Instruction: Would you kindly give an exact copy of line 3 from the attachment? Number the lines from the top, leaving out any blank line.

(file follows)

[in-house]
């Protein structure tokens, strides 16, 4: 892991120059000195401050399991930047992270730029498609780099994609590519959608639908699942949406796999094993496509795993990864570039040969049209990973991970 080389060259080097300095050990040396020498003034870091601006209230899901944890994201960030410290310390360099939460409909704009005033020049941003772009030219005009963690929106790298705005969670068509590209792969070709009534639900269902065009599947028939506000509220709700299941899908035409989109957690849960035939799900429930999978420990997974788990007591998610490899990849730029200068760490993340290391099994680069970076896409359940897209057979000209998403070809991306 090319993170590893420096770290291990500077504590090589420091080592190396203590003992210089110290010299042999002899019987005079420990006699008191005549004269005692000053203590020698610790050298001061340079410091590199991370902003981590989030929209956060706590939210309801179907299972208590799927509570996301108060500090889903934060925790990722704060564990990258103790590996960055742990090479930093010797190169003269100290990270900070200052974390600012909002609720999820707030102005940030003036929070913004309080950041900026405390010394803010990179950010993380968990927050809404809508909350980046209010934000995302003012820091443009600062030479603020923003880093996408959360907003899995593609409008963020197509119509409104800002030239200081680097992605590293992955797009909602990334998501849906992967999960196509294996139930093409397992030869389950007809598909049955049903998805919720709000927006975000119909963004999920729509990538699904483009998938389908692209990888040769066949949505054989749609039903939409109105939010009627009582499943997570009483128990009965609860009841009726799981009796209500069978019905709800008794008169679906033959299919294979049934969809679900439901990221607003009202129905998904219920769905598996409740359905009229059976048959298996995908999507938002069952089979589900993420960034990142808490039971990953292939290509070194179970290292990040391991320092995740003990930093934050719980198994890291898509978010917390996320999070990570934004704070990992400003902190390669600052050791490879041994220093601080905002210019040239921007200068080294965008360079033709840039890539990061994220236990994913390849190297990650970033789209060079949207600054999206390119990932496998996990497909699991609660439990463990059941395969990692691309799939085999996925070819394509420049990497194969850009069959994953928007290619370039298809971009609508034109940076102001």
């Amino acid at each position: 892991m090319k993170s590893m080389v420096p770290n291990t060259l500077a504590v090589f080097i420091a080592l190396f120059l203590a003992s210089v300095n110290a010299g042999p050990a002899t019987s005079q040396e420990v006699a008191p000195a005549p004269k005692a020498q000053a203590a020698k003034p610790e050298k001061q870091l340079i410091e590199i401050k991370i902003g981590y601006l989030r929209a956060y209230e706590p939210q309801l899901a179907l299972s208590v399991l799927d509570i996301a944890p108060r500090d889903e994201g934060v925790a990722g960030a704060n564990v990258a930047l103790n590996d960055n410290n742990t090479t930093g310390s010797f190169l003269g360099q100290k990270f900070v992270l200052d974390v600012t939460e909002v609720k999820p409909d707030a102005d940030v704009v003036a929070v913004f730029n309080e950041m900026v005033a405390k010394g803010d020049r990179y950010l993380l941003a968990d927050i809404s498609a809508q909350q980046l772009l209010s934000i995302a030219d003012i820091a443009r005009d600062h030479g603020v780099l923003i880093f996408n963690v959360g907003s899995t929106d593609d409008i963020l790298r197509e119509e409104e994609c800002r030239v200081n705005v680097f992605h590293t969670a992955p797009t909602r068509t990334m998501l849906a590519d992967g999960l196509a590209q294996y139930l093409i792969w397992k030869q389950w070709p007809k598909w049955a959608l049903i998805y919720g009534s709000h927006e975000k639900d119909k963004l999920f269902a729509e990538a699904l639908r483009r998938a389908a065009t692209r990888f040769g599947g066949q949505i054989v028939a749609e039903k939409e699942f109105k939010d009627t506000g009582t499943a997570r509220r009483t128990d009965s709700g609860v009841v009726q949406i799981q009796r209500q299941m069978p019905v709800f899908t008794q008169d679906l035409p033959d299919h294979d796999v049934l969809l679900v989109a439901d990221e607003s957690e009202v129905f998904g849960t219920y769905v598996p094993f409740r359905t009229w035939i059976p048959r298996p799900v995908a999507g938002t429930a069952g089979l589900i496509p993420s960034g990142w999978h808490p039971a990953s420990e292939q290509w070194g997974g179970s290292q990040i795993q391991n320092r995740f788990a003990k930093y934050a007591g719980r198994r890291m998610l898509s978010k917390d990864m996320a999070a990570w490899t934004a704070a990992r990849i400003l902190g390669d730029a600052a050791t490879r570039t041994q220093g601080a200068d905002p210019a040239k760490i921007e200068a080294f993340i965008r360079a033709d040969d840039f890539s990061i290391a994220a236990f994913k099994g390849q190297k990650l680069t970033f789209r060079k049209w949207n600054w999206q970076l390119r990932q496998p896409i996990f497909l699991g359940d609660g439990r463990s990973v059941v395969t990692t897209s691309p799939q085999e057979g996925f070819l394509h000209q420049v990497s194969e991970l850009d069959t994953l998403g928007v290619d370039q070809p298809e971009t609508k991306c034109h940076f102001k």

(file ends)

């Amino acid at each position: 892991m090319k993170s590893m080389v420096p770290n291990t060259l500077a504590v090589f080097i420091a080592l190396f120059l203590a003992s210089v300095n110290a010299g042999p050990a002899t019987s005079q040396e420990v006699a008191p000195a005549p004269k005692a020498q000053a203590a020698k003034p610790e050298k001061q870091l340079i410091e590199i401050k991370i902003g981590y601006l989030r929209a956060y209230e706590p939210q309801l899901a179907l299972s208590v399991l799927d509570i996301a944890p108060r500090d889903e994201g934060v925790a990722g960030a704060n564990v990258a930047l103790n590996d960055n410290n742990t090479t930093g310390s010797f190169l003269g360099q100290k990270f900070v992270l200052d974390v600012t939460e909002v609720k999820p409909d707030a102005d940030v704009v003036a929070v913004f730029n309080e950041m900026v005033a405390k010394g803010d020049r990179y950010l993380l941003a968990d927050i809404s498609a809508q909350q980046l772009l209010s934000i995302a030219d003012i820091a443009r005009d600062h030479g603020v780099l923003i880093f996408n963690v959360g907003s899995t929106d593609d409008i963020l790298r197509e119509e409104e994609c800002r030239v200081n705005v680097f992605h590293t969670a992955p797009t909602r068509t990334m998501l849906a590519d992967g999960l196509a590209q294996y139930l093409i792969w397992k030869q389950w070709p007809k598909w049955a959608l049903i998805y919720g009534s709000h927006e975000k639900d119909k963004l999920f269902a729509e990538a699904l639908r483009r998938a389908a065009t692209r990888f040769g599947g066949q949505i054989v028939a749609e039903k939409e699942f109105k939010d009627t506000g009582t499943a997570r509220r009483t128990d009965s709700g609860v009841v009726q949406i799981q009796r209500q299941m069978p019905v709800f899908t008794q008169d679906l035409p033959d299919h294979d796999v049934l969809l679900v989109a439901d990221e607003s957690e009202v129905f998904g849960t219920y769905v598996p094993f409740r359905t009229w035939i059976p048959r298996p799900v995908a999507g938002t429930a069952g089979l589900i496509p993420s960034g990142w999978h808490p039971a990953s420990e292939q290509w070194g997974g179970s290292q990040i795993q391991n320092r995740f788990a003990k930093y934050a007591g719980r198994r890291m998610l898509s978010k917390d990864m996320a999070a990570w490899t934004a704070a990992r990849i400003l902190g390669d730029a600052a050791t490879r570039t041994q220093g601080a200068d905002p210019a040239k760490i921007e200068a080294f993340i965008r360079a033709d040969d840039f890539s990061i290391a994220a236990f994913k099994g390849q190297k990650l680069t970033f789209r060079k049209w949207n600054w999206q970076l390119r990932q496998p896409i996990f497909l699991g359940d609660g439990r463990s990973v059941v395969t990692t897209s691309p799939q085999e057979g996925f070819l394509h000209q420049v990497s194969e991970l850009d069959t994953l998403g928007v290619d370039q070809p298809e971009t609508k991306c034109h940076f102001k």